Secondly, because homeschoolers have a very loose schedule, they have the freedom to look deeper into what they would like to learn about, studying what is not required. This cultivates true enthusiasm for discovering and exploring. College admission counselor Marjorie Hansen Shaevitz, who previously worked at Stanford University explains that the benefits of homeschooling include “the possibilities of showing all the kinds of things that colleges are looking for—curiosity, confidence, resourcefulness, ability to dealwith challenges—you name it. That’s a part of being a home-schooled student” (Sheehy) Homeschoolers build characters of independence, self-motivation, and responsibility. Colleges look for well-rounded students who have an eagerness for knowledge. Homeschoolers are more likely to think outside the box and are mature enough to take responsibility for their education. In conclusion, homeschooling develops an attitude of learning that allows students to excel in college.
While I cannot argue that homeschoolers do miss public school experiences, this argument does not support the idea that homeschoolers have poor or limited socialization. The argument states that students have little opportunity to develop friendships with “real” children, falsely implying that homeschoolers are not “real children” or that homeschoolers associate only with like-minded people. This does not mean that homeschoolers are stagnated in their socialization or that they are not ready for life outside of school. There is a difference between being sociable and having social skills. Being sociable varies depending on personality, whether one is introverted or extroverted. It is not related to homeschooling or public schooling. However, having social skills is how to relate to peers in an unstructured setting. Thomas Smedley studied the personal and social skills of homeschool and public school students. He recorded, “In the public school system, children are socialized horizontally, and temporarily, into conformity with their immediate peers. Home educators seek to socialize their children vertically, toward responsibility, service, and adulthood, with an eye on eternity” (Klicka). He found that not only did homeschoolers students rank higher in academics but also that homeschoolers have better social skills and maturity. Homeschoolers have the opportunity to interact with members of all ages in society. They have consistent contact with other children and adults on the job, juxtaposed against public schooled students who spend most their day indoors with thirty other children the same age. On the whole, the stereotype of awkward, antisocial, withdrawn homeschoolers is proven false by their active lives and behavior outside of school.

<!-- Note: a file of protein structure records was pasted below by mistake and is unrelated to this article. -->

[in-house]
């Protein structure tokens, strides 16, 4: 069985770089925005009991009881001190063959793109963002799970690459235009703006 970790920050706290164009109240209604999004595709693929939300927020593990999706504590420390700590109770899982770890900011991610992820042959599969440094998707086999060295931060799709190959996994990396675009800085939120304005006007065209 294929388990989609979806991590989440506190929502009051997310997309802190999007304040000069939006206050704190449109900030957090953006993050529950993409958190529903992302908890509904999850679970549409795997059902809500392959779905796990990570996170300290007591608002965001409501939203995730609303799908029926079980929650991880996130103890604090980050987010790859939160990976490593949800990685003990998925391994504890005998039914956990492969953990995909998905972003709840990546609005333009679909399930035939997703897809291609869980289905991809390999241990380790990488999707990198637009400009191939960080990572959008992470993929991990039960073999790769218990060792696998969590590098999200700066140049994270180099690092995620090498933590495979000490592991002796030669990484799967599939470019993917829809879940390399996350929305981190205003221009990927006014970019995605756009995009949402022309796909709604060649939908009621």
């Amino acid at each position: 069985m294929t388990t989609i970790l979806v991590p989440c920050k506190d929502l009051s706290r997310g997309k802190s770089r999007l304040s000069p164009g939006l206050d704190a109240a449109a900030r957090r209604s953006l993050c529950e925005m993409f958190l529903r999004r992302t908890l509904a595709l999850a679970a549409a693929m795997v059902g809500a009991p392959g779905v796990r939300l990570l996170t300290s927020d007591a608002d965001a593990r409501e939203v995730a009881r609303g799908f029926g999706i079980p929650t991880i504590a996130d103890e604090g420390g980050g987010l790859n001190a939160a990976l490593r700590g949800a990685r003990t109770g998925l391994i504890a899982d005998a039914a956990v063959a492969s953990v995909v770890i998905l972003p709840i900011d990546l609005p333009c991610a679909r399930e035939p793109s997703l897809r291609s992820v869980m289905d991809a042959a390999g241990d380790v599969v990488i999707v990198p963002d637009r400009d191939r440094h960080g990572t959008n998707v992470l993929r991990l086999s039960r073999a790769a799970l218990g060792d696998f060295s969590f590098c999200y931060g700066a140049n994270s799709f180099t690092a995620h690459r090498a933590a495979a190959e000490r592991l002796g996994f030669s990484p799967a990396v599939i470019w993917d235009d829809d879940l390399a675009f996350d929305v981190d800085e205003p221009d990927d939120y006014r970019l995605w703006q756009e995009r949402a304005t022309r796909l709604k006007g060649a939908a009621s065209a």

Lastly, contrary to popular belief, homeschoolers have a versatile agenda, score better academically because of their love of knowledge, and are not antisocial. Public schooled students have fewer opportunities for an interaction with all ages, partly because of a very structured day and little time spent with other ages outside of school. On the other hand, homeschoolers develop a zest for learning and life while socializing with society, enjoying their free time. In conclusion, stereotypes of any kind are harmful, causing people to judge someone without giving them a chance. One should break all the stereotypes of homeschooling and find out more about homeschooling pros and cons before jumping to conclusions.